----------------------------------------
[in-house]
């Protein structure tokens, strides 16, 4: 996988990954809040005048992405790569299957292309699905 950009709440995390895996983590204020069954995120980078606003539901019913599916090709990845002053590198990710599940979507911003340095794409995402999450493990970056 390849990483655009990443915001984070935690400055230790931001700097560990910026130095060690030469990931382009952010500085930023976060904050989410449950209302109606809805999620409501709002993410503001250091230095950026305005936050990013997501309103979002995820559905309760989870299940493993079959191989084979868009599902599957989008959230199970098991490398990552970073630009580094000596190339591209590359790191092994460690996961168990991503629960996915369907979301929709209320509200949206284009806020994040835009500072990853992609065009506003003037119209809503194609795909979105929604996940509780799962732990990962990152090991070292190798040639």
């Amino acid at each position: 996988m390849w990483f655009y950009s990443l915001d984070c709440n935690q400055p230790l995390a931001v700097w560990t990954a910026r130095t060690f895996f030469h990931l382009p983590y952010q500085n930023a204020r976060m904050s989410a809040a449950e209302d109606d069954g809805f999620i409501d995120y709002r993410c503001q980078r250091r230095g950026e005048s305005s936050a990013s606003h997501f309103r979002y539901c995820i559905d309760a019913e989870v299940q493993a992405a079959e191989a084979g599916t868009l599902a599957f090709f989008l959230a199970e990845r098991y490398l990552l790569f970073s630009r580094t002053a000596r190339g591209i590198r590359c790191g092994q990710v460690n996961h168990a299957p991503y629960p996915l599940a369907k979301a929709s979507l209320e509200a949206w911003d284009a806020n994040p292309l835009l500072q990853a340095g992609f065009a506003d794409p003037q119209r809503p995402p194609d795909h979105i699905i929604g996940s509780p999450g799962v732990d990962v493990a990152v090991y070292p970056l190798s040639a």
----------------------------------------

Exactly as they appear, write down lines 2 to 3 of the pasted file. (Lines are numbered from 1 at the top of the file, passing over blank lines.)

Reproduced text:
């Protein structure tokens, strides 16, 4: 996988990954809040005048992405790569299957292309699905 950009709440995390895996983590204020069954995120980078606003539901019913599916090709990845002053590198990710599940979507911003340095794409995402999450493990970056 390849990483655009990443915001984070935690400055230790931001700097560990910026130095060690030469990931382009952010500085930023976060904050989410449950209302109606809805999620409501709002993410503001250091230095950026305005936050990013997501309103979002995820559905309760989870299940493993079959191989084979868009599902599957989008959230199970098991490398990552970073630009580094000596190339591209590359790191092994460690996961168990991503629960996915369907979301929709209320509200949206284009806020994040835009500072990853992609065009506003003037119209809503194609795909979105929604996940509780799962732990990962990152090991070292190798040639």
């Amino acid at each position: 996988m390849w990483f655009y950009s990443l915001d984070c709440n935690q400055p230790l995390a931001v700097w560990t990954a910026r130095t060690f895996f030469h990931l382009p983590y952010q500085n930023a204020r976060m904050s989410a809040a449950e209302d109606d069954g809805f999620i409501d995120y709002r993410c503001q980078r250091r230095g950026e005048s305005s936050a990013s606003h997501f309103r979002y539901c995820i559905d309760a019913e989870v299940q493993a992405a079959e191989a084979g599916t868009l599902a599957f090709f989008l959230a199970e990845r098991y490398l990552l790569f970073s630009r580094t002053a000596r190339g591209i590198r590359c790191g092994q990710v460690n996961h168990a299957p991503y629960p996915l599940a369907k979301a929709s979507l209320e509200a949206w911003d284009a806020n994040p292309l835009l500072q990853a340095g992609f065009a506003d794409p003037q119209r809503p995402p194609d795909h979105i699905i929604g996940s509780p999450g799962v732990d990962v493990a990152v090991y070292p970056l190798s040639a």